Der Wildschutz (excerpts)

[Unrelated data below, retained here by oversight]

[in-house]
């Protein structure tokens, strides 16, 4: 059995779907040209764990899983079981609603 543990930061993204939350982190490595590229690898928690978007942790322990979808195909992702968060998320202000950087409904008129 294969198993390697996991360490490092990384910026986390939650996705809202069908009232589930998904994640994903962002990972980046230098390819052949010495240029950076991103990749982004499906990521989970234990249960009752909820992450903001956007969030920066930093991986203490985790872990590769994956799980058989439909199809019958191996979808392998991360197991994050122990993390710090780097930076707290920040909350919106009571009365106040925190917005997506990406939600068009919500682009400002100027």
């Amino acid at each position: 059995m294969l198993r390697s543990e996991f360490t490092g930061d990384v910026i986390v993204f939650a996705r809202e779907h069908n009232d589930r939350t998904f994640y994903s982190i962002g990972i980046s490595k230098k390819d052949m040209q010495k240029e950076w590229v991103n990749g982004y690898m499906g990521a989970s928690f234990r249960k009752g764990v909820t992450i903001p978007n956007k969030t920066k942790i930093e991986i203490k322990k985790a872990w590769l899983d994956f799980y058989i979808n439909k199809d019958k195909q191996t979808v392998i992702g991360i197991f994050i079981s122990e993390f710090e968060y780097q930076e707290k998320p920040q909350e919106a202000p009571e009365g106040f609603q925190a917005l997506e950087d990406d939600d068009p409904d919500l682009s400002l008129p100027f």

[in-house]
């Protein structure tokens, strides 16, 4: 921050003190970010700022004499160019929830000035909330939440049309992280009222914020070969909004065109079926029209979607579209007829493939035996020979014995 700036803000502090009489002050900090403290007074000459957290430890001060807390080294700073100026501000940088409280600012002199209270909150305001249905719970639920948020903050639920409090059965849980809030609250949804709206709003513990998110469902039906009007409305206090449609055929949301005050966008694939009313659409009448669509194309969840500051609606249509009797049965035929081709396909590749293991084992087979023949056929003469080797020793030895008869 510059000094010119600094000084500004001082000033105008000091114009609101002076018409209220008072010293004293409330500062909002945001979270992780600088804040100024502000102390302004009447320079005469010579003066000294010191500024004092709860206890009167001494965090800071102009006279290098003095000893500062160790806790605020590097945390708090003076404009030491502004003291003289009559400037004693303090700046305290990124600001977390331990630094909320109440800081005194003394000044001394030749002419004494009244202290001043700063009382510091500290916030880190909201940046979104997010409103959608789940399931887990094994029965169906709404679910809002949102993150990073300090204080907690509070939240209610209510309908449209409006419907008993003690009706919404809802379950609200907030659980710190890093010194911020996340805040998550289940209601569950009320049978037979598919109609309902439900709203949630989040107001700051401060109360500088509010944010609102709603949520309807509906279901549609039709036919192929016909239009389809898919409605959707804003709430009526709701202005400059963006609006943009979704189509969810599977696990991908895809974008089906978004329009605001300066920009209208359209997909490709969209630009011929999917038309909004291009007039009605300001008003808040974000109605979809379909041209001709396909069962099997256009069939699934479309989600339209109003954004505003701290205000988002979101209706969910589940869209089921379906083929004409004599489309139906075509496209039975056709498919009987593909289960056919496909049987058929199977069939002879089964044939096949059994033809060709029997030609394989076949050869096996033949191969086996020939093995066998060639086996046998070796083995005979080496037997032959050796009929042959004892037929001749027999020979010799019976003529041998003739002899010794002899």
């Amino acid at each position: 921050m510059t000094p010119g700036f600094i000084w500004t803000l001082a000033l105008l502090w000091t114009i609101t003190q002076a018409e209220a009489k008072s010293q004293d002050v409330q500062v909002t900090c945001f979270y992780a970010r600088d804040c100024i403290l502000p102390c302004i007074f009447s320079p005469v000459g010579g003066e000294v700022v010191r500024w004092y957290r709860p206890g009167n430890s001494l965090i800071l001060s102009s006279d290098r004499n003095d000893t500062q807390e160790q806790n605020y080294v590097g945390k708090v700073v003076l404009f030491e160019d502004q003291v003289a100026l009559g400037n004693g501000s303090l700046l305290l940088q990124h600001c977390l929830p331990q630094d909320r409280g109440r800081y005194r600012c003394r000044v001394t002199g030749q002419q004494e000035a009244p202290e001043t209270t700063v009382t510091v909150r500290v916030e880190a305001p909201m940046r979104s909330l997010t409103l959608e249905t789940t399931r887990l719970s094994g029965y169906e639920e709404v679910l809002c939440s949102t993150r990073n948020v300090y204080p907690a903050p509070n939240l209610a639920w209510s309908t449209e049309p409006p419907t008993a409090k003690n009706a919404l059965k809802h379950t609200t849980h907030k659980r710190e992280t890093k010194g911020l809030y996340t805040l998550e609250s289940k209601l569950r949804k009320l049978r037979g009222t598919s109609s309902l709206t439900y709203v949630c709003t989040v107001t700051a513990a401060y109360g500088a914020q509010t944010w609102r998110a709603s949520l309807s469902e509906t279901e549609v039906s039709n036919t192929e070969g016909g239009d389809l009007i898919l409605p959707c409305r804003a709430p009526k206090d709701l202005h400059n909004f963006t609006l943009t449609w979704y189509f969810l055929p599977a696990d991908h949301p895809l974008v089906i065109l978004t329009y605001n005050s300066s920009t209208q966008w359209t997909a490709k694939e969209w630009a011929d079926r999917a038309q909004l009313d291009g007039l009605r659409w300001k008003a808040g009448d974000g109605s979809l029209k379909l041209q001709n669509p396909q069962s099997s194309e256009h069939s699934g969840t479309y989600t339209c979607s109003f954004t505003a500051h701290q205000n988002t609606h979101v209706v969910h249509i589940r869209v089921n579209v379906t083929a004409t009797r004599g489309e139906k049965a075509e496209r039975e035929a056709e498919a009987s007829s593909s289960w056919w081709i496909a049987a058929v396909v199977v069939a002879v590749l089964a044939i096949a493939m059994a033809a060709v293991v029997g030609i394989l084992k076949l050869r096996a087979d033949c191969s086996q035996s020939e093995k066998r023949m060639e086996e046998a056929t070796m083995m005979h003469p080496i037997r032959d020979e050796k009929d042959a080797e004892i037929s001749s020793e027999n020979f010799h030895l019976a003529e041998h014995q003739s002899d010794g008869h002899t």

In comparison to French opéras comiques, German comic operas with spoken dialogue have always struggled to maintain a foothold in the repertory, a state of affairs that begs a number of questions. After all, one of the best-known representatives of the genre, Albert Lortzing (1801–51), successfully combined the most disparate elements in his stage works: witty librettos with a dash of social criticism, great ensembles in the Mozartian manner and Romantic melodies and orchestral colours. All these features are found in Der Wildschütz, a comedy of mistaken identity that the Vienna State Opera staged in 1960 with a finely balanced and ebulliently witty ensemble headed by Irmgard Seefried, whose Baroness is a precursor of Lehár’s Merry Widow, seeking a new husband in a whole series of new disguises. In the role of the Baron, Waldemar Kmentt once again proves an ideal partner in every sense of the term, his youthful tenor both radiant and powerful. In Georg Völker’s Count he has a rival who at the end of the work generously admits that he has been courting his own sister – in Lortzing’s opera the incestuous entanglement eschews the tragic outcome found in Wagner’s Die Walküre, a work in which the baritone’s father, Franz Völker, had scored some of his greatest successes. In the 1960 Vienna production, the aristocrats’ social inferiors were played by no less distinguished singing actors: Renate Holm is an altogether ravishing Gretchen with her clearly focussed light soprano voice, while opposite her – confirming the proverb that opposites exert a magical attraction – is Karl Dönch in the part of her elderly fiancé, who is also the alleged poacher of the title. His ability to point up the text and bring original insights to the part in the finest buffo tradition confirms the reputation of Vienna’s opera ensemble during the post-war period, a reputation based on its impressively large number of distinctive personalities. The conductor in 1960 was Heinz Wallberg, who coaxes from his soloists, chorus and orchestra a performance that reveals their evident delight in the task in hand, while the spoken dialogue, as rehearsed by the director Adolf Rott, is a source of unbounded delight.